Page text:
Czech Education Ministry tracking Romani and socially disadvantaged pupils to prevent segregation
As of November, the Czech Education Ministry will be researching how many Romani and socially disadvantaged children are studying in what kind of programs in both the mainstream primary and practical primary schools. The decision is in response to a judgment from the European Court of Human Rights in 2007 which found that the Czech Republic had discriminated against Romani children in education.
Current practice demonstrates that in some schools such children are still segregated away from others. The persistence of the practice has been confirmed by a fresh report by the Czech School Inspection Authority about a primary school in the town of Krásná Lípa.
Inspectors began monitoring the school at the beginning of the school year. Some parents had previously warned that Romani pupils were being segregated into a separate classroom.
The school was told to correct its approach to instruction and to improve the quality of the instruction provided. Despite that communication, Romani pupils there remained separated from everybody else for the remainder of the school year.
Such an approach to education is considered unacceptable by the Education Ministry. In order to be able to report on how and where Romani children are being educated, the ministry will be tracking them.
Qualified estimates as to how many such children there are in the schools, according to Education Ministry spokesperson Jarmila Balážová, will serve to monitor the situation. "This is for us to know whether the numbers of children being educated this way are increasing or not," she said.
The estimates will be undertaken for a fourth time by school principals. According to the criteria specified, the principals will report how many Romani and socially disadvantaged children attend their schools and which programs they are educated in.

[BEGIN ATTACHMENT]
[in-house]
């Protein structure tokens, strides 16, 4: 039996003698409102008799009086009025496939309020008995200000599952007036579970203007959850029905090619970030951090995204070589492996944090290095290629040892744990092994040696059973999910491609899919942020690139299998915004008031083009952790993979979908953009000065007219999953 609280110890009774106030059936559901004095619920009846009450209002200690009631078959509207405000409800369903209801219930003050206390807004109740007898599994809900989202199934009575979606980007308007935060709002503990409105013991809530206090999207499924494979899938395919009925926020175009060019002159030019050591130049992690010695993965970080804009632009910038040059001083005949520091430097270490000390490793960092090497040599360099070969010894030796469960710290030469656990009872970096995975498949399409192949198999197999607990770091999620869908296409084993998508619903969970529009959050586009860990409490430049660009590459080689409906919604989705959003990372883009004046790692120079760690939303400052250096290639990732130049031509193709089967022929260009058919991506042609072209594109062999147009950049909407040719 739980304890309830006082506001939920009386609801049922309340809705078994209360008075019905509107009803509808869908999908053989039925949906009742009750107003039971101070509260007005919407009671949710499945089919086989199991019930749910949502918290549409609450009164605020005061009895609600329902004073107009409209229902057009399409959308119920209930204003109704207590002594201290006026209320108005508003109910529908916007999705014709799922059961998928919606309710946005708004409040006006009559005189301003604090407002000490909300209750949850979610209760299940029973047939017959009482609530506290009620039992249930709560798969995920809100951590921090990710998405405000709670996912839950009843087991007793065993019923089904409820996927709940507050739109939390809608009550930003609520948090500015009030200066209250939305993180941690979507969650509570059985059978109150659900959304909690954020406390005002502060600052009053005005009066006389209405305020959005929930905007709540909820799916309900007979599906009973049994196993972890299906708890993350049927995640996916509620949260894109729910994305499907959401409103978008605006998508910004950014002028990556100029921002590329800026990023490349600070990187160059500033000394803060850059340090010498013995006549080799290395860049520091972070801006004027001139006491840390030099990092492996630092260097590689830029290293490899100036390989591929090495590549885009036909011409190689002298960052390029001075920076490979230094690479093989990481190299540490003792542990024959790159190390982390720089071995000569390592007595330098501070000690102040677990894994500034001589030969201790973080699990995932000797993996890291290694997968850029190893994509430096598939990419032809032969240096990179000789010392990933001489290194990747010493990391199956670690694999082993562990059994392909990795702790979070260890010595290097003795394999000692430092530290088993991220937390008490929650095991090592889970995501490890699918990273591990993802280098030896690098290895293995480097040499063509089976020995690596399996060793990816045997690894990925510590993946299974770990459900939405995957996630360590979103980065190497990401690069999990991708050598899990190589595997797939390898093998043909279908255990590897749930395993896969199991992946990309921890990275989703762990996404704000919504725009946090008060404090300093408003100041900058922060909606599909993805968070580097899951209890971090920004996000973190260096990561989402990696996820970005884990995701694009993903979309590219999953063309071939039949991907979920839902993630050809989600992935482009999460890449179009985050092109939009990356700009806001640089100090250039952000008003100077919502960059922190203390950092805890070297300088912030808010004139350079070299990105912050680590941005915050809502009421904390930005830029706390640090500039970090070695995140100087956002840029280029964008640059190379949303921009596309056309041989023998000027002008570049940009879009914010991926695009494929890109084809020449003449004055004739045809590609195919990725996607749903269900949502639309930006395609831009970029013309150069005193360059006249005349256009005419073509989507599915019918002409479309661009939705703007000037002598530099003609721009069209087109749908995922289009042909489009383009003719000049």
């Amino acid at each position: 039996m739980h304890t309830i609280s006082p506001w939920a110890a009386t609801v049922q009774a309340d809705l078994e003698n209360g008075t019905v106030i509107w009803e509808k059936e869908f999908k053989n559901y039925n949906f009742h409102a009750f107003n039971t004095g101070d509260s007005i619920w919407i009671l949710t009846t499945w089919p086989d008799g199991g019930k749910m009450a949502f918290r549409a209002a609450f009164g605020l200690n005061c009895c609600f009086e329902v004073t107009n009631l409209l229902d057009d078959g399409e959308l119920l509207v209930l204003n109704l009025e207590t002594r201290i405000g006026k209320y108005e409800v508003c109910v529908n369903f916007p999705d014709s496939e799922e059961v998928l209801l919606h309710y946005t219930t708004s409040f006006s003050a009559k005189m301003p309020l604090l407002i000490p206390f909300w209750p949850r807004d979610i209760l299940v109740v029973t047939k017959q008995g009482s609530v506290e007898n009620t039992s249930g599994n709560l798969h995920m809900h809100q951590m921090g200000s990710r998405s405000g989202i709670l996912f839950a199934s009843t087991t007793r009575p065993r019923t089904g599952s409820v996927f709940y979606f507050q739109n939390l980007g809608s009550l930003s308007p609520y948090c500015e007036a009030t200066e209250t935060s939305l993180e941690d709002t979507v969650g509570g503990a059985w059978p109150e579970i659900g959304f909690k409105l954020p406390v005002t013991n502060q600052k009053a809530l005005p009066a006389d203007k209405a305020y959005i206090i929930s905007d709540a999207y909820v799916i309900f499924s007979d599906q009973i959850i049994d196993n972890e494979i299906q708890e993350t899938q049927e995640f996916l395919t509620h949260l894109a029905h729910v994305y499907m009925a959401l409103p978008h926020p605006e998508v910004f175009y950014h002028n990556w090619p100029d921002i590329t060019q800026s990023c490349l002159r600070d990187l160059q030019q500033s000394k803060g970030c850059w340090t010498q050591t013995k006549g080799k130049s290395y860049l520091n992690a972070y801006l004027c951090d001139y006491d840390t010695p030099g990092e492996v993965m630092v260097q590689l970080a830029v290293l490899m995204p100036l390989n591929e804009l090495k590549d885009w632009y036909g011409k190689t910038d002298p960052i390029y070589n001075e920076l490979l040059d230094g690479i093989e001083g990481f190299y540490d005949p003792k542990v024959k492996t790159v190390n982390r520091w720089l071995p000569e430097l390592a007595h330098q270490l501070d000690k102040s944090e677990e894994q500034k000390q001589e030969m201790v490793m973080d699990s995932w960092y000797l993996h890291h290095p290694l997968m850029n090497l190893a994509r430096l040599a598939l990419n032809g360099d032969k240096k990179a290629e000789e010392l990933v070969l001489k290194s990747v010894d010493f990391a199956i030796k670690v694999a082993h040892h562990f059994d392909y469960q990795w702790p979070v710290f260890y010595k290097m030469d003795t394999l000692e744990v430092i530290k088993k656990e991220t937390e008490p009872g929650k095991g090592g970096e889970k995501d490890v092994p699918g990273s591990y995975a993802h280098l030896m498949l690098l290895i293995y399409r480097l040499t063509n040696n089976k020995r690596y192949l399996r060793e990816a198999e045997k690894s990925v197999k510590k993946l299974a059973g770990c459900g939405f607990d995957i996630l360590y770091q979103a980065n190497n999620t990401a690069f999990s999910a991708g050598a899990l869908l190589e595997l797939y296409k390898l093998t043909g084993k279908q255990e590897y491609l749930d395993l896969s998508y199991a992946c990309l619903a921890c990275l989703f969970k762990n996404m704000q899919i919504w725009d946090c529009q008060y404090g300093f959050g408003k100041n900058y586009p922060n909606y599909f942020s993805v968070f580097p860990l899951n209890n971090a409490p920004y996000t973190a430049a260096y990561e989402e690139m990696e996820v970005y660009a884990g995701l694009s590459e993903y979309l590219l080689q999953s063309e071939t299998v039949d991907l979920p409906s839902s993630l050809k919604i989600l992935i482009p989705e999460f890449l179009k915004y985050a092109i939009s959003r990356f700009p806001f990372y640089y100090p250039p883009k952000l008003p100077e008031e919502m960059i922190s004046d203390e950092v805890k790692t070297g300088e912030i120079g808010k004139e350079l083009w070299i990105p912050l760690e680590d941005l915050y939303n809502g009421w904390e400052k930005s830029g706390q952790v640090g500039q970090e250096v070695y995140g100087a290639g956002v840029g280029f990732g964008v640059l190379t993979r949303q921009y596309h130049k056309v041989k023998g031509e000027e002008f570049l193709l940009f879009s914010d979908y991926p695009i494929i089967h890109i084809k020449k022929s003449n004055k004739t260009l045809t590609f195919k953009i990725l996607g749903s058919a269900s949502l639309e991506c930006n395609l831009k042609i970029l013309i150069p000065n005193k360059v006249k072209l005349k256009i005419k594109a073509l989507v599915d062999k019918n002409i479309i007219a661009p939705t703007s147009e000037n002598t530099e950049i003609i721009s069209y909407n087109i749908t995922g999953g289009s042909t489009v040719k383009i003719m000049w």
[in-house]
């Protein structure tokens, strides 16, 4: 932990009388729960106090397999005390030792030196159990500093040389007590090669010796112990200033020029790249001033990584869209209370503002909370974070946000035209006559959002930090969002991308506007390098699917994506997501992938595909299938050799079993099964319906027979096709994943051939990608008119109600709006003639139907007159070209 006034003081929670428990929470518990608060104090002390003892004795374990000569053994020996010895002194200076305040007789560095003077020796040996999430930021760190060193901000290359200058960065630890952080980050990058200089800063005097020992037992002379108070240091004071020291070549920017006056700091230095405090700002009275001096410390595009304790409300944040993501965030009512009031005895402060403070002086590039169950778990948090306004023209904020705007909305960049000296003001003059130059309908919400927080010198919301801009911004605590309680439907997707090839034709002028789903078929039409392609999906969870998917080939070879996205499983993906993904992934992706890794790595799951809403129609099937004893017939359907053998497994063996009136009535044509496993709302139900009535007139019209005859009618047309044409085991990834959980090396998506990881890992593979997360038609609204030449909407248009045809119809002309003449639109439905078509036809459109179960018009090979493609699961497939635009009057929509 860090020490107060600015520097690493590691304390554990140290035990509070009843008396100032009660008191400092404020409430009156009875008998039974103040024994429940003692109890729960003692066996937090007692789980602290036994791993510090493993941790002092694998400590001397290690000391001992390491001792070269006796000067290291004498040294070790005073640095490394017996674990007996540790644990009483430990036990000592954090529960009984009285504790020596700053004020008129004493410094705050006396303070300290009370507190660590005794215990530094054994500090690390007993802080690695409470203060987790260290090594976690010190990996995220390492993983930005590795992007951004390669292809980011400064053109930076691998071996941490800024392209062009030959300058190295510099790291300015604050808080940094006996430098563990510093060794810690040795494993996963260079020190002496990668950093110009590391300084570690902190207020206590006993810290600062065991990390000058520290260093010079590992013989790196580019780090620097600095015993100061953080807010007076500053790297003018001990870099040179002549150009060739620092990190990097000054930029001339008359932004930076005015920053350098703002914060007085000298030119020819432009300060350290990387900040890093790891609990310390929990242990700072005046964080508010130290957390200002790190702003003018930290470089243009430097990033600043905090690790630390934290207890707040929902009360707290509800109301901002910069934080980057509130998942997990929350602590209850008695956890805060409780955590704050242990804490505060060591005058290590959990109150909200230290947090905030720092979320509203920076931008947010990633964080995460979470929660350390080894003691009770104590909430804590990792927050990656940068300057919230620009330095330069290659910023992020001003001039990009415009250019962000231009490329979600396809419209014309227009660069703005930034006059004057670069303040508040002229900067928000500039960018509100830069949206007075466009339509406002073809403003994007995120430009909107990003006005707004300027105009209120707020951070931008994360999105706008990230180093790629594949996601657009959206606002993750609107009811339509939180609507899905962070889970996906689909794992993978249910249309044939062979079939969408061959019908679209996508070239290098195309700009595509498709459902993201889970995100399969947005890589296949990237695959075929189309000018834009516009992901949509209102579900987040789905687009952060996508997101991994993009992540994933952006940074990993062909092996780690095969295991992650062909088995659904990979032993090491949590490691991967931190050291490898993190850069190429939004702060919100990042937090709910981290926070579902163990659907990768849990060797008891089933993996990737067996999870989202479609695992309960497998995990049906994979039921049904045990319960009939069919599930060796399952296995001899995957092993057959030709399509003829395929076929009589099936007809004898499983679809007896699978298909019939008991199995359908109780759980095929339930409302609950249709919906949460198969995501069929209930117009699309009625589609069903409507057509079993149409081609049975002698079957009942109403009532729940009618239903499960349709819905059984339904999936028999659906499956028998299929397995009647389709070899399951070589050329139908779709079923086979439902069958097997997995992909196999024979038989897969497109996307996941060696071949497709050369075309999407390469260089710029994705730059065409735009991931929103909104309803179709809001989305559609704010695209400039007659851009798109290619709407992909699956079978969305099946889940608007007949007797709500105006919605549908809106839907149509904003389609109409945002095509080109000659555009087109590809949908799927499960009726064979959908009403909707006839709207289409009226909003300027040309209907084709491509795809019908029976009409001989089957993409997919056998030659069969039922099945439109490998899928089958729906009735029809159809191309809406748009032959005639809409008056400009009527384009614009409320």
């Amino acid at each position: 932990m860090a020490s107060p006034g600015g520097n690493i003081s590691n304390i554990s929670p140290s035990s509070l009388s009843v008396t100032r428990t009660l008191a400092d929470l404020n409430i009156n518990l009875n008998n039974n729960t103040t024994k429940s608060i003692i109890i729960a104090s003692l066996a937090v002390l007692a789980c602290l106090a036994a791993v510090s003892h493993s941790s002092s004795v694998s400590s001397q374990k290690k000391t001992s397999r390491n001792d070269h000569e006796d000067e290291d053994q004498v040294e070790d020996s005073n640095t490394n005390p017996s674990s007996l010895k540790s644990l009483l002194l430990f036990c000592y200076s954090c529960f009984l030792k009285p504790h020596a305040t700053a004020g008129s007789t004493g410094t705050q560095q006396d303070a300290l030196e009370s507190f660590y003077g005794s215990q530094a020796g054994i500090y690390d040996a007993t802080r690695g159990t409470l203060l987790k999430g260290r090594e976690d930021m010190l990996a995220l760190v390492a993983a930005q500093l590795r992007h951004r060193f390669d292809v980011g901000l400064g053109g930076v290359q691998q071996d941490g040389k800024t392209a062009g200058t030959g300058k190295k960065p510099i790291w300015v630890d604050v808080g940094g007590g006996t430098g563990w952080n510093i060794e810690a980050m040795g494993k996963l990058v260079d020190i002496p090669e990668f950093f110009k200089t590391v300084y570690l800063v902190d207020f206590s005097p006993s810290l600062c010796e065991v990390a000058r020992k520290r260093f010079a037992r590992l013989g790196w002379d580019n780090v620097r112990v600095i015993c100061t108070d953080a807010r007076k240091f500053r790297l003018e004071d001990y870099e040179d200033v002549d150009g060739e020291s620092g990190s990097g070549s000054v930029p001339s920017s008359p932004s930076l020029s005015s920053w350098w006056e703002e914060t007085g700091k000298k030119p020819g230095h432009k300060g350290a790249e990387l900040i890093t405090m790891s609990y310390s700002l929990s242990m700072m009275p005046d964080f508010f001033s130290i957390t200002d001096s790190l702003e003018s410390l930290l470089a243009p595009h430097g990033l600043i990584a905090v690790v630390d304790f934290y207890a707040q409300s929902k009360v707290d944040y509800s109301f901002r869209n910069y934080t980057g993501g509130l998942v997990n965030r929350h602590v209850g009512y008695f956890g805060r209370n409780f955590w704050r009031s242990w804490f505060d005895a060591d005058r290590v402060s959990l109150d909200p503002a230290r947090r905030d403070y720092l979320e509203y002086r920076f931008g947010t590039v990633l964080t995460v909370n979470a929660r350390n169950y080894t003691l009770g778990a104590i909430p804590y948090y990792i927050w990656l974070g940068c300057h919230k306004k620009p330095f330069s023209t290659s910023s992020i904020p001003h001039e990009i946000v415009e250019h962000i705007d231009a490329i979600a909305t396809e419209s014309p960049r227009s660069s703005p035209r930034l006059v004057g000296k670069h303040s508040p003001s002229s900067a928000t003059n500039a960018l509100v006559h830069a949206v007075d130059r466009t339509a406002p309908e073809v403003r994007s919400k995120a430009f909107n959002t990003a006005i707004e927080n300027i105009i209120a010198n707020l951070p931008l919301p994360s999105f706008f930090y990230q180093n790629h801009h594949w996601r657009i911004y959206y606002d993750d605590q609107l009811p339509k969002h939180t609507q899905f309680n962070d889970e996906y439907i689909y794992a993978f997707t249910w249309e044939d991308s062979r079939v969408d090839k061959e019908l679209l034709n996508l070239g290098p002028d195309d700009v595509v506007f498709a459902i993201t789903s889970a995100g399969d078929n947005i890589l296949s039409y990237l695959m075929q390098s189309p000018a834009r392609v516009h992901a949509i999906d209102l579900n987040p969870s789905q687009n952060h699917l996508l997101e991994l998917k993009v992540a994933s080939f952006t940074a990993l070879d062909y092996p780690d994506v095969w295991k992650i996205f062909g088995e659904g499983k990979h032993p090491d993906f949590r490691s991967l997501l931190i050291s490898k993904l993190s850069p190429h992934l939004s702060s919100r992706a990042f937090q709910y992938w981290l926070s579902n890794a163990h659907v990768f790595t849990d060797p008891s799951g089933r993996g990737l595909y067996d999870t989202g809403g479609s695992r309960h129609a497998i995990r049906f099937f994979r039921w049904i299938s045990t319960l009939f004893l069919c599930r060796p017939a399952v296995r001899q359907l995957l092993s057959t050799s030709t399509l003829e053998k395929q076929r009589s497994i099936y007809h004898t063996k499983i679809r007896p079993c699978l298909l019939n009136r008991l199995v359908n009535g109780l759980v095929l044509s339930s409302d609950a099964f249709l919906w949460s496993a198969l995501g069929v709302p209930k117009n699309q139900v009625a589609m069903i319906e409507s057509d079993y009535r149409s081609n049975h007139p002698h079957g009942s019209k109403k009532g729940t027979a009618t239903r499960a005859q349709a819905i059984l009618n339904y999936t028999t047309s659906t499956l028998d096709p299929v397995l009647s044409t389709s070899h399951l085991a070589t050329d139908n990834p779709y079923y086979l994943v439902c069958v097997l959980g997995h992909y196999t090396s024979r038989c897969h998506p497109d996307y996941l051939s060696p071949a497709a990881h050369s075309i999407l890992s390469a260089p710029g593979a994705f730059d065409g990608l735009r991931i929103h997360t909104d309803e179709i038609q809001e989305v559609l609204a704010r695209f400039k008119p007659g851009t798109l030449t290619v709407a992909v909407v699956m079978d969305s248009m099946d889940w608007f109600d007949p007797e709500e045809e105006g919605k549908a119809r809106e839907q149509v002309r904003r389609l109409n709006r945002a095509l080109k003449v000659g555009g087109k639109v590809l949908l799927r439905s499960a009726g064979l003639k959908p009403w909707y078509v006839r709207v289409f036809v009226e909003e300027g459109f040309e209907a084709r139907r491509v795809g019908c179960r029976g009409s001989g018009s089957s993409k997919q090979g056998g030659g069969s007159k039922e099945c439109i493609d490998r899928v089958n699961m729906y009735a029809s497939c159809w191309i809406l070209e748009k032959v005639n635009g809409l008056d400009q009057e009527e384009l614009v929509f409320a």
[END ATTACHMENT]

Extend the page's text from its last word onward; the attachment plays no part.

Instruction has improved, but guidance counseling doesn't work
Some of the reservations expressed about the Krásná Lípa school in the inspectors' report from February of this year have been corrected by the municipality, which is responsible for establishing the primary school. "We hired a new head teacher for the class that had been criticized. We corrected things and admitted that some minor misconduct had occurred," Mayor Jan Kolář said.
According to Ondřej Andrys, the Deputy Director of School Inspection, the instruction at the school has actually improved in a certain direction. "What is crucial, however, is how the guidance counseling department is set up to work. That is still not succeeding in Krásná Lípa," is his assessment of the current situation.
In addition, inspectors criticized other steps that the school has taken. For example, individual support to pupils is not functioning there and the assessment of their progress is only done collectively.
The inspectors previously proposed that the municipality fire principal Ivana Preyová, but the mayor refused to. According to the inspectors, the following deficiencies persist at the school in Krásná Lípa: Individual pupils are not receiving effective support, pupils are not being asked to assess their own progress, pupils are not using portfolios to show their accumulated work, and pupils of Romani origin are still being educated separately.
"The ministry is very restricted as to what it can do in these cases. It can pressure the school establisher and it can send inspectors to monitor, which it is doing," Balážová said.
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